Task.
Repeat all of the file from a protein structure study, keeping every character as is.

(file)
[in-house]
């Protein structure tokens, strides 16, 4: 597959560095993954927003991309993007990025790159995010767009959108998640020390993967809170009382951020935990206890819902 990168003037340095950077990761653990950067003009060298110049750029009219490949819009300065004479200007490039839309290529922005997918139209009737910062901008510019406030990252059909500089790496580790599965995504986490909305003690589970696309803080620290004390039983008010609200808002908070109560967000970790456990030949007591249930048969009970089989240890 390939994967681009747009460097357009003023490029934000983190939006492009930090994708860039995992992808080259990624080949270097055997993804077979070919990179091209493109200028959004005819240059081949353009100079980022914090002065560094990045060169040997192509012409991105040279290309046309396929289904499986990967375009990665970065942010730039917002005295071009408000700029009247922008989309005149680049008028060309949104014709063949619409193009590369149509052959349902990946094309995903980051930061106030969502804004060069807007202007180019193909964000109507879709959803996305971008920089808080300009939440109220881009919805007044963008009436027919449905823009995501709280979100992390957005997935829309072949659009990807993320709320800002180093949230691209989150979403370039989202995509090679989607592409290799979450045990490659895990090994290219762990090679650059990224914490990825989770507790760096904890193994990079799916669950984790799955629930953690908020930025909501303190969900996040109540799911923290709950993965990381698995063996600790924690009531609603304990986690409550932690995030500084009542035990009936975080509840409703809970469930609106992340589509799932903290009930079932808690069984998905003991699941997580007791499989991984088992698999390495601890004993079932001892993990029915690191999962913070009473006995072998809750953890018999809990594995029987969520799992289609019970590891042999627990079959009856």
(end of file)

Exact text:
[in-house]
């Protein structure tokens, strides 16, 4: 597959560095993954927003991309993007990025790159995010767009959108998640020390993967809170009382951020935990206890819902 990168003037340095950077990761653990950067003009060298110049750029009219490949819009300065004479200007490039839309290529922005997918139209009737910062901008510019406030990252059909500089790496580790599965995504986490909305003690589970696309803080620290004390039983008010609200808002908070109560967000970790456990030949007591249930048969009970089989240890 390939994967681009747009460097357009003023490029934000983190939006492009930090994708860039995992992808080259990624080949270097055997993804077979070919990179091209493109200028959004005819240059081949353009100079980022914090002065560094990045060169040997192509012409991105040279290309046309396929289904499986990967375009990665970065942010730039917002005295071009408000700029009247922008989309005149680049008028060309949104014709063949619409193009590369149509052959349902990946094309995903980051930061106030969502804004060069807007202007180019193909964000109507879709959803996305971008920089808080300009939440109220881009919805007044963008009436027919449905823009995501709280979100992390957005997935829309072949659009990807993320709320800002180093949230691209989150979403370039989202995509090679989607592409290799979450045990490659895990090994290219762990090679650059990224914490990825989770507790760096904890193994990079799916669950984790799955629930953690908020930025909501303190969900996040109540799911923290709950993965990381698995063996600790924690009531609603304990986690409550932690995030500084009542035990009936975080509840409703809970469930609106992340589509799932903290009930079932808690069984998905003991699941997580007791499989991984088992698999390495601890004993079932001892993990029915690191999962913070009473006995072998809750953890018999809990594995029987969520799992289609019970590891042999627990079959009856």